Local board works to keep Junior Achievement in Tupelo

TUPELO – Despite the troubles faced by Junior Achievement of Mississippi, the organization’s Tupelo arm is working to keep services available on a local level.
JA of Mississippi is facing financial difficulties and could be dissolved at Wednesday’s board meeting, said President and Chief Executive Officer Scherry Gilliland, adding that it would take a large gift to save the organization.
“A million-dollar gift would be great,” Gilliland said.
But even if the state organization does dissolve, the Tupelo Advisory Board for JA is negotiating with the national office to continue buying materials and teaching JA on a local level, said Tupelo chairman Len Blanton.
“It looks like that is going to be an option for us,” Blanton said. “We have some very dedicated volunteers and board members who would like to see that happen because it is a great opportunity to get local business people into the classroom and to give a business perspective to the kids that they might not otherwise get.”
JA of Mississippi is a nonprofit affiliated with JA Worldwide, which draws volunteers from the business community to teach economics to eighth-graders and seniors. In Lee County, the organization serves about 800 students at Tupelo Middle School, Saltillo High School and Mooreville High School, Gilliland said.
“We have a commitment to local schools to finish out the school year, and no matter what, our goal is to honor that commitment,” Blanton said.
The news comes after JA of Mississippi led all national chapters in student growth during the 2008-09 school year. During that year, the organization reached 10,100 students.
“I think it is an outstanding program,” Tupelo Middle School Principal Linda Clifton said. “I think the most valuable piece is the community representatives that come in and work with our children. It is one of the most valuable things we do.”
Blanton, who is a member of the JA of Mississippi board, said it may not take $1 million to save the organization, but it would likely take a six-figure donation. The organization has been in financial difficulties for several years because of the debt it owes on its building at 1695 High St. in Jackson. Those difficulties were compounded when corporate donations decreased significantly during the current economic downturn. Gilliland said some companies decreased their donations by 40 or 50 percent.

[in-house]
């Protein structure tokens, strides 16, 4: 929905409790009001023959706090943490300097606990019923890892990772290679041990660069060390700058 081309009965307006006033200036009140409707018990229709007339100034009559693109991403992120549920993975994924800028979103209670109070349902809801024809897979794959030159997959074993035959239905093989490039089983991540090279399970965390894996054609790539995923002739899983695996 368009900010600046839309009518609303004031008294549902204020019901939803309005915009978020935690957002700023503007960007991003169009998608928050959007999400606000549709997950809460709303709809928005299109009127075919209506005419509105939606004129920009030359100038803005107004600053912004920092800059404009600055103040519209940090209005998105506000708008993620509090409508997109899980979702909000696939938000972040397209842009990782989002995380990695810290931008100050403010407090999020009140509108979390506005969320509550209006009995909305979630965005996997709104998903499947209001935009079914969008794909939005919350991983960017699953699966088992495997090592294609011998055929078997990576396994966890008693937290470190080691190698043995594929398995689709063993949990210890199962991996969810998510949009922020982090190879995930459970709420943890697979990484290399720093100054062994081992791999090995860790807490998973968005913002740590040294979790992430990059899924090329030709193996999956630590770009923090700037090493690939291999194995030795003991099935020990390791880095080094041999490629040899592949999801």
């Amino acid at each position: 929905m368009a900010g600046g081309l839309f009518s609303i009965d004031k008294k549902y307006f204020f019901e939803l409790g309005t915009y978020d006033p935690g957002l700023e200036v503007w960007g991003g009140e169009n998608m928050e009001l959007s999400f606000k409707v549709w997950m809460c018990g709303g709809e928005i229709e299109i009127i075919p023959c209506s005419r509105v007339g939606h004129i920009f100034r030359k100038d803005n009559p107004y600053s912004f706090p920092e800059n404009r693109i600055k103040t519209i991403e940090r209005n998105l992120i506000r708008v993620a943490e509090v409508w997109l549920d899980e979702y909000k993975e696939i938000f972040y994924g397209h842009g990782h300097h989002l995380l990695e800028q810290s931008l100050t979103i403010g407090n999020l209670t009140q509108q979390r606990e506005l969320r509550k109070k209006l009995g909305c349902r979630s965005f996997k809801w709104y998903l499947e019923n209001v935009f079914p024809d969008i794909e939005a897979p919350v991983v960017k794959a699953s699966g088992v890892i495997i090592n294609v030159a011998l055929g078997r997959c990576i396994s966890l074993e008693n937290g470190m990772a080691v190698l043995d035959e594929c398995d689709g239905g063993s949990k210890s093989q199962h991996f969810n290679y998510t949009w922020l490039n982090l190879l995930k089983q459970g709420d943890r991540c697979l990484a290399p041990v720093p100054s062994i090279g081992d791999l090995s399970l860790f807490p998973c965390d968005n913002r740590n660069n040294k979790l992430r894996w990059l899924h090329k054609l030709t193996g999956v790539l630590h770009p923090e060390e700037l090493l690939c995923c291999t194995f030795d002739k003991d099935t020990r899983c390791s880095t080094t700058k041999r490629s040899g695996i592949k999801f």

Besides paying for the building and its upkeep, the organization’s largest expense is purchasing instructional materials from JA Worldwide. And the decrease in funding came at the same time the organization was rapidly expanding the number of students it reached. That number increased by 86.8 percent from 2007-08, when the organization reached 5,407 students.
The organization largely relies on private donations.
“Our funding has been a challenge for several years,” said David Barrentine, chairman of the board of JA of Mississippi. “The severity of the decline, particularly in the second and third quarters of 2009, may have been surprising.”
Barrentine added that the organization will consider all options to restructure at the Nov. 18 meeting.
“It saddens me that there is a possibility of it going away,” said Chris Stevenson, government and economics teacher at Saltillo High School. “I can find another textbook to use as a model, but it would be hard to find one to replace JA. The guest speakers really supplement what we’re able to teach.”

Contact Chris Kieffer at (662) 678-1590 or at chris.kieffer@djournal.com.

Chris Kieffer/NEMS Daily Journal

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